but on the vectors they tended to bleed (you may notice that in some of the designs)
it may be because of the multiple layers of transparencies/clipped art/gradients i had
 

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Discussion Starter · #26 ·
Thanks for the followup. I'm going to try a shirt that I was doing with printed vinyl, but I didn't like the hand of the vinyl. It's only black and red in the design, and this might work on the athletic grey shirt. I wouldn't have thought to try it, but here we go!
 

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Discussion Starter · #27 ·
HP OfficeJet Pro Wide-format All-in-Ones | HP® Official Site

I have an older model that will do 13 x 19, the newer ones that are pigment are 11 x 17, but they have larger carts sizes and ink is cheaper that way.

Click on the "Specs" and the "Ink and paper" tab

HP OfficeJet Pro 7720 Wide Format All-in-One Printer | HP® Official Store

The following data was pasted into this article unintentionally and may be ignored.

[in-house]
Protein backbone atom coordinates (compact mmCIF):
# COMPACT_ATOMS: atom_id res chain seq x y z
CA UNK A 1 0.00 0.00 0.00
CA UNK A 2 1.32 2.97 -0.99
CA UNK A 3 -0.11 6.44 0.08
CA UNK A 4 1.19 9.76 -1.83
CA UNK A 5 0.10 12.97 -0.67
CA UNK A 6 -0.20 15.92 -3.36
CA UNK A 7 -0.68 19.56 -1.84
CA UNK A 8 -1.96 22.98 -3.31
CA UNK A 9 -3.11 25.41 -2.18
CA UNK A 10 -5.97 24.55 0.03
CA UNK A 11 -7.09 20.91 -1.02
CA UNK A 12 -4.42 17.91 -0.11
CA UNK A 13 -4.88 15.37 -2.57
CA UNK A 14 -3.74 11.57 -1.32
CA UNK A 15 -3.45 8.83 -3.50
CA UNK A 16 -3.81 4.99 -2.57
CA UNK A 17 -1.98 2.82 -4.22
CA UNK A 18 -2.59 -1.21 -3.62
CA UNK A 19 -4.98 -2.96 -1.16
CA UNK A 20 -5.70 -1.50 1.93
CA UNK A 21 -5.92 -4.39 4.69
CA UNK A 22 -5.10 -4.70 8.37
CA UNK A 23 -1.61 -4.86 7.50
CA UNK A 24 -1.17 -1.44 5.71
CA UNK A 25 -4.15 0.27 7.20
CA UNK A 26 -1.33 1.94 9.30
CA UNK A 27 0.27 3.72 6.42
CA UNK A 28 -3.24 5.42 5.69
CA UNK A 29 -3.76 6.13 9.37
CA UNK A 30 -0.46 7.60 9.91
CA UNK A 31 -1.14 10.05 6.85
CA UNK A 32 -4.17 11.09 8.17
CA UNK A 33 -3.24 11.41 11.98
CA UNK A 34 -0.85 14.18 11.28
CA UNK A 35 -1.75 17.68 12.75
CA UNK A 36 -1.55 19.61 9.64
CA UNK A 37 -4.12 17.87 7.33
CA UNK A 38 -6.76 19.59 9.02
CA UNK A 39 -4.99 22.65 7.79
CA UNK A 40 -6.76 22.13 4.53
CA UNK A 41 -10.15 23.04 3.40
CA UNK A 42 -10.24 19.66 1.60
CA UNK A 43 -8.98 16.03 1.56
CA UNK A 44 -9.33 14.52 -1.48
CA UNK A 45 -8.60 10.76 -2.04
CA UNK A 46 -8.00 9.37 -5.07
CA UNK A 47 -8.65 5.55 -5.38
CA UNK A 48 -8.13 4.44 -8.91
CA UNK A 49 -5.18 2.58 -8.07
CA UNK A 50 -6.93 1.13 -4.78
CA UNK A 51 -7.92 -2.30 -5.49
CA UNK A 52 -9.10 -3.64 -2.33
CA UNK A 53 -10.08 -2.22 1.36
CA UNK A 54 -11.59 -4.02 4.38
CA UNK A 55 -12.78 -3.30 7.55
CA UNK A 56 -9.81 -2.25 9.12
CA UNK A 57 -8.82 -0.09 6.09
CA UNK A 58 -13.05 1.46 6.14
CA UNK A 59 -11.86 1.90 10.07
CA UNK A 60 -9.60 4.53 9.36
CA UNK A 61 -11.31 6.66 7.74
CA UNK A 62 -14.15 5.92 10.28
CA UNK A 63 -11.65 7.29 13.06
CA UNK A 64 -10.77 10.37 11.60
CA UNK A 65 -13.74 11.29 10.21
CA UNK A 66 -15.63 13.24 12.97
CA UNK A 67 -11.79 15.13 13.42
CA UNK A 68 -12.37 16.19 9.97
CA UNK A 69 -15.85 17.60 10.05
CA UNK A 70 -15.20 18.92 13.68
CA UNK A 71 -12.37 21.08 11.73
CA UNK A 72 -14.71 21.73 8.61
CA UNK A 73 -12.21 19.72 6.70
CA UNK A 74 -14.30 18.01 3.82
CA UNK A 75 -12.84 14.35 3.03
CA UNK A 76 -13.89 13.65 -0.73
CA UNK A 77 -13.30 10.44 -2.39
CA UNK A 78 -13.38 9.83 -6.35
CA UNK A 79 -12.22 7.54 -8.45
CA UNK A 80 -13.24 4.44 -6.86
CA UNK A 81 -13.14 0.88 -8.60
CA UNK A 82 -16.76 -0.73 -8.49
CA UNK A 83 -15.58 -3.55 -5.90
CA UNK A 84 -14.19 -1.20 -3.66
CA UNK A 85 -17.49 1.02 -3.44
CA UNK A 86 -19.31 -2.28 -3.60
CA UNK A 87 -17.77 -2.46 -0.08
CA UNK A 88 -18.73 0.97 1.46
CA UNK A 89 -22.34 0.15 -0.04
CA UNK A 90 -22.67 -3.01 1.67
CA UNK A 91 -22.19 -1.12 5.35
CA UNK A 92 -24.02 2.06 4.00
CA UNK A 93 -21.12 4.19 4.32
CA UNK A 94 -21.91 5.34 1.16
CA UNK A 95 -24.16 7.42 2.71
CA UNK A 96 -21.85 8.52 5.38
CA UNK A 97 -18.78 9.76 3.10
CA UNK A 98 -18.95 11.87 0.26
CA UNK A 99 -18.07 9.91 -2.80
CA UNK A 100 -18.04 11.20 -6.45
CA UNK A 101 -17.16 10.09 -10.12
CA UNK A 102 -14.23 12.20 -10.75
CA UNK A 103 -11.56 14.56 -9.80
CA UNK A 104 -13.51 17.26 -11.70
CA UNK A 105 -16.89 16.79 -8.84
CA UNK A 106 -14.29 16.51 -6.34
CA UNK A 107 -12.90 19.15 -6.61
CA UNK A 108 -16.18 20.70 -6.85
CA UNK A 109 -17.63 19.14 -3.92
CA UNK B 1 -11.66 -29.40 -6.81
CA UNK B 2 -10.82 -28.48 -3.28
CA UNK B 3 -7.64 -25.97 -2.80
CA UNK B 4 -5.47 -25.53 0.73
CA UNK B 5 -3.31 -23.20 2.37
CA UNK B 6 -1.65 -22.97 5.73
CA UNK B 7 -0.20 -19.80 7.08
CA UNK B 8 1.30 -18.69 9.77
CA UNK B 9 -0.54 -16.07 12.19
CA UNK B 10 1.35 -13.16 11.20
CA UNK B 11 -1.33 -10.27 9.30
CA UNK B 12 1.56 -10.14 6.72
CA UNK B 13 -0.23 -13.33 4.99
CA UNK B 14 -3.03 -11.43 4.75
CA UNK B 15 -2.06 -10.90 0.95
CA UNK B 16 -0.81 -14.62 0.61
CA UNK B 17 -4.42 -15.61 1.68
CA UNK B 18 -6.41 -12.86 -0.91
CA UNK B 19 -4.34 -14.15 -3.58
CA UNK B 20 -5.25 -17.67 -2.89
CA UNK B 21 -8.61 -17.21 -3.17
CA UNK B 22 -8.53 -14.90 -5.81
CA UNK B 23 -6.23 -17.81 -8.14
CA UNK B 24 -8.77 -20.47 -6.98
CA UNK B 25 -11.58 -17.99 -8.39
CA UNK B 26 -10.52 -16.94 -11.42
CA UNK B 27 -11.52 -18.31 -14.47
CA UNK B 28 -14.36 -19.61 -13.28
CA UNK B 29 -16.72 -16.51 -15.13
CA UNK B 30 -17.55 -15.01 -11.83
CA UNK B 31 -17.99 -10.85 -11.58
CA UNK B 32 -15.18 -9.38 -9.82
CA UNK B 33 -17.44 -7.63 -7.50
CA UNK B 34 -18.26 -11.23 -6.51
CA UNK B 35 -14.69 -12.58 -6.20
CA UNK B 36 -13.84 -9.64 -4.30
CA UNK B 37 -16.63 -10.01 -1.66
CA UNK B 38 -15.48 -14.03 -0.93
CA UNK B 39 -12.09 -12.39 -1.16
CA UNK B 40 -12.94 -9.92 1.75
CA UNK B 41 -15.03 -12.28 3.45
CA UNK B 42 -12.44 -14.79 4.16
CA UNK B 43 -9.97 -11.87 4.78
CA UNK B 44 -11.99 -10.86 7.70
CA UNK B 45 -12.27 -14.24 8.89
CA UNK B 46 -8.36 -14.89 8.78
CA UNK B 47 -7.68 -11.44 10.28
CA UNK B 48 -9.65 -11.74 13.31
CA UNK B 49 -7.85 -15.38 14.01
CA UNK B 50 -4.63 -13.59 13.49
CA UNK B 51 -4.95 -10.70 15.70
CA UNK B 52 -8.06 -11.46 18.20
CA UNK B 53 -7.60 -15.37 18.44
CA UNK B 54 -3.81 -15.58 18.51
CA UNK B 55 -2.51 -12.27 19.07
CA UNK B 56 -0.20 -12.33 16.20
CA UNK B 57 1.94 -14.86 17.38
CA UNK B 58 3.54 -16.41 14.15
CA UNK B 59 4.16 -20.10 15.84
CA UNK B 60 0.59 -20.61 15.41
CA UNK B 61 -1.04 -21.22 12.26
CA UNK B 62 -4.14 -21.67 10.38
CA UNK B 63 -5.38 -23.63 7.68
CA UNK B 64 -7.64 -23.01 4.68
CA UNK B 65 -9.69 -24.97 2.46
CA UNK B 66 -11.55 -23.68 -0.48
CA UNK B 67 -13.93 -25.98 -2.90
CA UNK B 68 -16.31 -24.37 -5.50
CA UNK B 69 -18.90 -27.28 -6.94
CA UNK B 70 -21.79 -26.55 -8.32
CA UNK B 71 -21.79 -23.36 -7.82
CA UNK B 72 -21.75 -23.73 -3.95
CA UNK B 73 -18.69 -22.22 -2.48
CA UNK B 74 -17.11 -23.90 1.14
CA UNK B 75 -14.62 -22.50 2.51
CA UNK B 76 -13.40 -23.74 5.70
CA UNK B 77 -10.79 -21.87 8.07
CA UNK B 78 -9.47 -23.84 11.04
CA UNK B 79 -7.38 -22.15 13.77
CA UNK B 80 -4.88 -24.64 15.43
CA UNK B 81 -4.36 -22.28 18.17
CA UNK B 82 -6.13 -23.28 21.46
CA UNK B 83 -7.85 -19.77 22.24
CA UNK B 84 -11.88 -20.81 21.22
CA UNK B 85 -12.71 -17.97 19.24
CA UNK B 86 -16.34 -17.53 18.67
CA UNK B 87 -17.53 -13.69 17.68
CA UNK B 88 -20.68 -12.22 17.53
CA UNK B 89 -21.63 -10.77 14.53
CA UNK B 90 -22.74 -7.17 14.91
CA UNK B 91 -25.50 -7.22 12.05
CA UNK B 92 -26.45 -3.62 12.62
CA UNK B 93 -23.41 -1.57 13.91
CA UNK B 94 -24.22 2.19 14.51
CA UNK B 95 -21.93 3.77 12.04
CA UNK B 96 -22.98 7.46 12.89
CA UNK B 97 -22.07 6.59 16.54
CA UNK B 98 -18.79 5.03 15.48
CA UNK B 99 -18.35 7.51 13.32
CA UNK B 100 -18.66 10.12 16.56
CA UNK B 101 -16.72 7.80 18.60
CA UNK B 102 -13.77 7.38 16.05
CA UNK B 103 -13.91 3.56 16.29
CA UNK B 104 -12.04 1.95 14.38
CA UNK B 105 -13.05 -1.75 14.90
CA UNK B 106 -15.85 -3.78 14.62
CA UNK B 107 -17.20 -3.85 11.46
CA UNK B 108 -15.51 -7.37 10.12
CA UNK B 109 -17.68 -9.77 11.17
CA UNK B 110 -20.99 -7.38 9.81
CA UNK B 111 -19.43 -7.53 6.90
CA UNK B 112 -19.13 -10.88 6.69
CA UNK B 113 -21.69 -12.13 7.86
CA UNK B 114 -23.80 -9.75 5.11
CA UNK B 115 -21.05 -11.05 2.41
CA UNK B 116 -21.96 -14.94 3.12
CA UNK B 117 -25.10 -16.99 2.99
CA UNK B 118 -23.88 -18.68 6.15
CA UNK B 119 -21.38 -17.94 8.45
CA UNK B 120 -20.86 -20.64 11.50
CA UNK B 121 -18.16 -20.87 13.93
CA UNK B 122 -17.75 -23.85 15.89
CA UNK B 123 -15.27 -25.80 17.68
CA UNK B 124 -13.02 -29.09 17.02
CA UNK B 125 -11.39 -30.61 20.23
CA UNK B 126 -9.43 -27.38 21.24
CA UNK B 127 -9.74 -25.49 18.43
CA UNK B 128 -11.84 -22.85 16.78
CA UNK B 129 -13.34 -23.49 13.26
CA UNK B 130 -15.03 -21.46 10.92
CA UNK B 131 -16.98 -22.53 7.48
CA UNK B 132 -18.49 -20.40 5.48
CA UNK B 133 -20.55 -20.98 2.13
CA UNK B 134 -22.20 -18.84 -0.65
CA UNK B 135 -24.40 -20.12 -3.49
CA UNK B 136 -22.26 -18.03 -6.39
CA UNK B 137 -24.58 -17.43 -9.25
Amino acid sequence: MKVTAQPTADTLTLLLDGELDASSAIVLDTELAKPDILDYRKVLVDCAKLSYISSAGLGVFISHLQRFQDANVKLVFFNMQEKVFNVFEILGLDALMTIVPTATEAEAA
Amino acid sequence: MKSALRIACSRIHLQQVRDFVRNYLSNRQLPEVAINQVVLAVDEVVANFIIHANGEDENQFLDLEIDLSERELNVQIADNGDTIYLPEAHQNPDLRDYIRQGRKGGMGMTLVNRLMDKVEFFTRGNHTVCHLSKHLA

Hey, Mike-
If you're still tracking this thread, may I ask what color settings you use for the HP? Do you have an ICC, or do you just set from the driver? I'm about to do some tests, but if you have any suggestions to get me started it would be appreciated.
Thanks!
 

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Discussion Starter · #28 · (Edited)
Here is the design I've been working on. I ordered Stahls printed vinyl for the plaid and did the black with Easy Weed. Because the printed vinyl can't be layered in either direction, getting the border around the moose was a real pain. And I did not like the hand of the vinyl. So tonight I tried it with the JPSS. A much more faded look, but really perfect for this design. So thank you, Edward, for the inspiration using JPSS on something other than white! (the photos are reversed - the first one is the JPSS). Any weeding tips for JPSS? That took me way too long- almost half an hour- and that doesn't work for me!
 

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that first pic looks more real-world plaid, nice job
you must be a minnesotan

i would look at picking up a sample of thermoflex for testing, ask for turbo
check this out
just pulled my original test shirt out of the dryer yesterday (i'm up to about 60 wash/dry cycles) and it is clearly the winner
you can see the nice embed in the fabric still and no points lifting or any wrinkling of the vinyl
joto will also send you a sample for free (same manufacturer in germany), ask for one-4-all